I had a happy childhood, with few moments of true anguish. One that I will always remember, though, is when they cut down the tree on Euclid Street.
Throughout my early years, I would often take walks with my parents down this street, stopping to play on this tree’s bulging roots and hug its large trunk. On this particular weekday, my favorite tree had been replaced with a stump and some sawdust due to the risk of it falling over and taking out all the power lines its branches had engulfed. My four-year-old self was in shock.
I spent the afternoon wailing, to the dismay of my parents and the neighbor who came over for a play date. To this day, when I walk down Euclid Street and see pieces of the branches still hanging on to the power lines, I remember what it felt like to lose my first friend.
I’m not four years old anymore, but my heart still sank when I read that a historic tree had been cut down  in Washington, D.C.’s Farragut Square by mistake. While details are unclear, somehow a tree company hired by the park service to remove a dead ash tree ended up removing a 140-year-old gingko tree on the other side of the park – the tallest in the city and a neighborhood landmark.
When the tree was honored by the National Park Service in 2006, historian Jonathan Pliska wrote that the tree was “significant because of its size, longevity and association with the transformation of an undeveloped tract of land into a small, urban park, Washington, D.C.’s first memorial to a naval hero. Today the tree remains, as it has been for over a century, a character-defining feature of Farragut Square’s notable landscape design.”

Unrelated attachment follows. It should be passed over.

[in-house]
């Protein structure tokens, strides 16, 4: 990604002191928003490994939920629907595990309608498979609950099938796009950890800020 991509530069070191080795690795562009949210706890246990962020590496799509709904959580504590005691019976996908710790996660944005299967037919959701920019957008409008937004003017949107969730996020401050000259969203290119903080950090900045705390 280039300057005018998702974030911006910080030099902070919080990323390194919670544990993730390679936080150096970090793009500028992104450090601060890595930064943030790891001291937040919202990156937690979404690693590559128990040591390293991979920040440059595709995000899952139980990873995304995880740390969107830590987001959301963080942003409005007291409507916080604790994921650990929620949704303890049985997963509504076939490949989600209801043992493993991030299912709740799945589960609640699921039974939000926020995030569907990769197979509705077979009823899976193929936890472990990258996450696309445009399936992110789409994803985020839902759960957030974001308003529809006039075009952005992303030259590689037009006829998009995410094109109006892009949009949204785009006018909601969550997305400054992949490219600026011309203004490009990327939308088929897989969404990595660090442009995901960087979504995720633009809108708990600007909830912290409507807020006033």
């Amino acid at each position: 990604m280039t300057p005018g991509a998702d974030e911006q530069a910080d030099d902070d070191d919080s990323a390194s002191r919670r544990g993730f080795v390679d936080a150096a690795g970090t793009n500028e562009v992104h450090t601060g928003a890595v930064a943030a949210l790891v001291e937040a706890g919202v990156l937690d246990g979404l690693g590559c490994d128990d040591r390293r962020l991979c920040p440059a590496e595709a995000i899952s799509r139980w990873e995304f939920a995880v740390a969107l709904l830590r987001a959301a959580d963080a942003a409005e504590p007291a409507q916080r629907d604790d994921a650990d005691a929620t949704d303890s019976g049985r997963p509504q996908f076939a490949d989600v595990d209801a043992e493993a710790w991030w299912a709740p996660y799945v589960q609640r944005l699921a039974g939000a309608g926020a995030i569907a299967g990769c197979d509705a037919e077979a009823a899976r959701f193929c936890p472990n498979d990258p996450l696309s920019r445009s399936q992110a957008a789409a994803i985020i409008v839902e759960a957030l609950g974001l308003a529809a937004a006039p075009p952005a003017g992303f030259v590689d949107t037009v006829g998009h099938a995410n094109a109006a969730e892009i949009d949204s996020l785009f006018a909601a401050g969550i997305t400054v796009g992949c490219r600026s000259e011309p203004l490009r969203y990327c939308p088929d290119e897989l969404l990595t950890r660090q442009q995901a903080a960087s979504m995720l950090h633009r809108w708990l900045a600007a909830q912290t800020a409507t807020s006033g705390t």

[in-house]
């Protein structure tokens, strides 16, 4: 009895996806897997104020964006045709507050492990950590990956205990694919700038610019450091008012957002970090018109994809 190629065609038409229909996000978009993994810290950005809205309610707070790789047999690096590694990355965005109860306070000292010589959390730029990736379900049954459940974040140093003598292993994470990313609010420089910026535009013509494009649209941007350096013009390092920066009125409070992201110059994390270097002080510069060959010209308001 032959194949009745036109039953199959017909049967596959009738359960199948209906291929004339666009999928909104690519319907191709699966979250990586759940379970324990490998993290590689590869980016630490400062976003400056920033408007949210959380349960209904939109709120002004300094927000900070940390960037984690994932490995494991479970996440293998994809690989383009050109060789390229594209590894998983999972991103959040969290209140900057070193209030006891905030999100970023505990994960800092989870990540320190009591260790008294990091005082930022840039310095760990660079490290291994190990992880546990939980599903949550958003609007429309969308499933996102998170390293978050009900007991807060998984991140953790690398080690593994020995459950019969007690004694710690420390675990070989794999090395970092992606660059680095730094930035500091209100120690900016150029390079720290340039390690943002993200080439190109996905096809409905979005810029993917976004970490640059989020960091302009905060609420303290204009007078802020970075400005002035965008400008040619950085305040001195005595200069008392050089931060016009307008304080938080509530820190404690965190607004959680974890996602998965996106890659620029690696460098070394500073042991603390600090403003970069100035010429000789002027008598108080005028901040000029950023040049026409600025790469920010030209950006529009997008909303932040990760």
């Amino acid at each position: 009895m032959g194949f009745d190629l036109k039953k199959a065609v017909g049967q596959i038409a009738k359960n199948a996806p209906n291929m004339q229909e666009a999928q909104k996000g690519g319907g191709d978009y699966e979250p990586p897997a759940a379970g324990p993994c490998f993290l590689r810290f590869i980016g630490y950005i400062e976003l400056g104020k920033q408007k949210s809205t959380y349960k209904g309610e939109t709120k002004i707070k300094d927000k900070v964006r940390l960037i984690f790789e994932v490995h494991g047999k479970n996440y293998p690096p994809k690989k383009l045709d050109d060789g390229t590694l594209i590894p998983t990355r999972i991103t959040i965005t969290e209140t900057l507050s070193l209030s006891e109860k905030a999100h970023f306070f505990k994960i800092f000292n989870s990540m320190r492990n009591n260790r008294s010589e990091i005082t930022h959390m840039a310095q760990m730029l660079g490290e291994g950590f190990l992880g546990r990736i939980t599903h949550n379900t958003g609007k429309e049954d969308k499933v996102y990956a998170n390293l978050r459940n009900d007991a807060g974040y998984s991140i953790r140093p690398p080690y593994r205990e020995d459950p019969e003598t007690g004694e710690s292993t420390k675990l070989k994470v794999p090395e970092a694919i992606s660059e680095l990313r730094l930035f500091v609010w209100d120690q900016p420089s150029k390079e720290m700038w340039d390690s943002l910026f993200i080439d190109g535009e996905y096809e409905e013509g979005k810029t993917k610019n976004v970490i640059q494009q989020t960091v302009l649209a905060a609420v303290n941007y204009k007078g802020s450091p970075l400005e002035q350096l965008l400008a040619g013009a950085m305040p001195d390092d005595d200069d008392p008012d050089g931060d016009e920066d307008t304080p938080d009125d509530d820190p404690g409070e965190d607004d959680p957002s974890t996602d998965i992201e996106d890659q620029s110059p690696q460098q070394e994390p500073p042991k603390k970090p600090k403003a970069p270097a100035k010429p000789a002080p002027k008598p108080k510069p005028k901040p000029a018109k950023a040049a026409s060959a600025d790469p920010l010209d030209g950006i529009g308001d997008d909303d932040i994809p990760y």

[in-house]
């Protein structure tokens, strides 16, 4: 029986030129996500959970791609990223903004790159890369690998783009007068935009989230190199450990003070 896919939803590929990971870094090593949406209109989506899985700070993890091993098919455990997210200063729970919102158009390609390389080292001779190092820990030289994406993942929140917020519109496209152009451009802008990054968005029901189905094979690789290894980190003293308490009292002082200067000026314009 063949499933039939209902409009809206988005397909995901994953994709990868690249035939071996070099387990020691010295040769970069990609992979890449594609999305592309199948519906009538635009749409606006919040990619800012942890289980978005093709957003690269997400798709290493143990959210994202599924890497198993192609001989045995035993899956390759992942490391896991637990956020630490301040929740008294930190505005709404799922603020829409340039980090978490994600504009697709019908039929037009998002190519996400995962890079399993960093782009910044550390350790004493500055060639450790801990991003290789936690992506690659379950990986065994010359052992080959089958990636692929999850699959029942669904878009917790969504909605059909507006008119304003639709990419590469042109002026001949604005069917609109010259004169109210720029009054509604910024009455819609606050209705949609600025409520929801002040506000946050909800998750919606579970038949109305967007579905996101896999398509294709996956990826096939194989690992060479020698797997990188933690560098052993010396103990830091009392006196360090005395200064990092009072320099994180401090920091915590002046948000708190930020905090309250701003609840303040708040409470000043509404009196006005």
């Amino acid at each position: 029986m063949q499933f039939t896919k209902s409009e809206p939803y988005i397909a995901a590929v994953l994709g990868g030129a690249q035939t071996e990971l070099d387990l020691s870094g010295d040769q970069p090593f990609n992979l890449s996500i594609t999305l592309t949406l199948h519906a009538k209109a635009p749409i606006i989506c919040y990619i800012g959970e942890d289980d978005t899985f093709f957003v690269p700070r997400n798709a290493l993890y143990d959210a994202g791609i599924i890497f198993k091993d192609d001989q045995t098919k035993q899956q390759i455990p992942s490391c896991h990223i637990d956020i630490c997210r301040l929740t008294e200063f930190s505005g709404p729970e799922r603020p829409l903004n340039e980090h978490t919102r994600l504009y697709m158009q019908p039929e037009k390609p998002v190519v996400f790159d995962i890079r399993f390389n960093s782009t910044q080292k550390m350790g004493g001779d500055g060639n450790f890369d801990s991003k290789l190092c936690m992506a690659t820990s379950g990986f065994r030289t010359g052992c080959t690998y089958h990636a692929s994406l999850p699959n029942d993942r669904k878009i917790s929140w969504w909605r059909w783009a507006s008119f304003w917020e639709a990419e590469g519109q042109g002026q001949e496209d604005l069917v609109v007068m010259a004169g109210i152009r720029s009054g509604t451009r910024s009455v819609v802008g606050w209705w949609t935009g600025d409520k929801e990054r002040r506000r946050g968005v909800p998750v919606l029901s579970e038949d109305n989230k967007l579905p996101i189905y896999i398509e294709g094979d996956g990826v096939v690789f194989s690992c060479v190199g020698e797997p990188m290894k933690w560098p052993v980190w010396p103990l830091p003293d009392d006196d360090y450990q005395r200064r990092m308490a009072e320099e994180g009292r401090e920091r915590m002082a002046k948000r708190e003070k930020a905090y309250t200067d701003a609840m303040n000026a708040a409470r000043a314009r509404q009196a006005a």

In fact, a friend and I had walked past the ill-fated tree on the very day of its demise. Headed for the Metro, we saw its branches hanging from cords as the work crews took it down. I laughed at first, thinking that the branches looked like giant Christmas ornaments, and then the four-year-old in me lamented the loss of what was, undoubtedly, somebody’s friend.
Nobody understands how exactly this particular mistake could have been made, and all parties involved probably feel pretty terrible. The Washington Post implies that the tree could have lived 2,850 more years, which definitely suggests that its life was cut short.
Many years after the Euclid Street incident, I returned to my parents’ house for my summer break from college. I knew the maple tree that had the defining feature of our front yard had come down the month before, but seeing the stump and sawdust still left me with a sense of melancholy. We went out as a family to buy the maple’s successor, and eventually landed on a vibrant candidate: a tiny gingko tree.
Let’s hope this one makes it past 140.
Janelle Tupper is Campaigns Assistant for Sojourners.
Photo: Ginkgo tree leaves, Tito Wong  / Shutterstock.com